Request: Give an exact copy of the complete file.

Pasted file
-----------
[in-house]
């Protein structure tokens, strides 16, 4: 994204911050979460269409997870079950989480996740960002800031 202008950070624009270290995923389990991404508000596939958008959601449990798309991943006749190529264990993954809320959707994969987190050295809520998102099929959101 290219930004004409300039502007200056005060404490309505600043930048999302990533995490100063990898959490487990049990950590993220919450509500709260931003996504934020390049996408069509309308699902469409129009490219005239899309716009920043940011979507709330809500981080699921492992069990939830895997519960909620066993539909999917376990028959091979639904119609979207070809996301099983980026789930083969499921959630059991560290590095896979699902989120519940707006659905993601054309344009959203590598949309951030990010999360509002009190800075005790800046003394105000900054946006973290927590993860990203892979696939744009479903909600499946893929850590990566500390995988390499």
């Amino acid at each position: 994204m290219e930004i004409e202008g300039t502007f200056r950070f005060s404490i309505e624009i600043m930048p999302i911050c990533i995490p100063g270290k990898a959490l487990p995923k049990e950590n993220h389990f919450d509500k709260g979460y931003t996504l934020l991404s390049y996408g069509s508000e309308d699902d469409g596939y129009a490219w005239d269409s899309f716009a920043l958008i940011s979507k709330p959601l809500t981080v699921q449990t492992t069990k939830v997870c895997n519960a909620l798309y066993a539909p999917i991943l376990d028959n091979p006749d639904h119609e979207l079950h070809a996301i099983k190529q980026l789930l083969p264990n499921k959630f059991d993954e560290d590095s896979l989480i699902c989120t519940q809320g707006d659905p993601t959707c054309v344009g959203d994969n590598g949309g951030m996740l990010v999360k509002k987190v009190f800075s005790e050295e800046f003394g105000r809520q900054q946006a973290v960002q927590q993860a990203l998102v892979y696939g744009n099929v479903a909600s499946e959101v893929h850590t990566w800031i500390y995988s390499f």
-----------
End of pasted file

[in-house]
């Protein structure tokens, strides 16, 4: 994204911050979460269409997870079950989480996740960002800031 202008950070624009270290995923389990991404508000596939958008959601449990798309991943006749190529264990993954809320959707994969987190050295809520998102099929959101 290219930004004409300039502007200056005060404490309505600043930048999302990533995490100063990898959490487990049990950590993220919450509500709260931003996504934020390049996408069509309308699902469409129009490219005239899309716009920043940011979507709330809500981080699921492992069990939830895997519960909620066993539909999917376990028959091979639904119609979207070809996301099983980026789930083969499921959630059991560290590095896979699902989120519940707006659905993601054309344009959203590598949309951030990010999360509002009190800075005790800046003394105000900054946006973290927590993860990203892979696939744009479903909600499946893929850590990566500390995988390499």
């Amino acid at each position: 994204m290219e930004i004409e202008g300039t502007f200056r950070f005060s404490i309505e624009i600043m930048p999302i911050c990533i995490p100063g270290k990898a959490l487990p995923k049990e950590n993220h389990f919450d509500k709260g979460y931003t996504l934020l991404s390049y996408g069509s508000e309308d699902d469409g596939y129009a490219w005239d269409s899309f716009a920043l958008i940011s979507k709330p959601l809500t981080v699921q449990t492992t069990k939830v997870c895997n519960a909620l798309y066993a539909p999917i991943l376990d028959n091979p006749d639904h119609e979207l079950h070809a996301i099983k190529q980026l789930l083969p264990n499921k959630f059991d993954e560290d590095s896979l989480i699902c989120t519940q809320g707006d659905p993601t959707c054309v344009g959203d994969n590598g949309g951030m996740l990010v999360k509002k987190v009190f800075s005790e050295e800046f003394g105000r809520q900054q946006a973290v960002q927590q993860a990203l998102v892979y696939g744009n099929v479903a909600s499946e959101v893929h850590t990566w800031i500390y995988s390499f």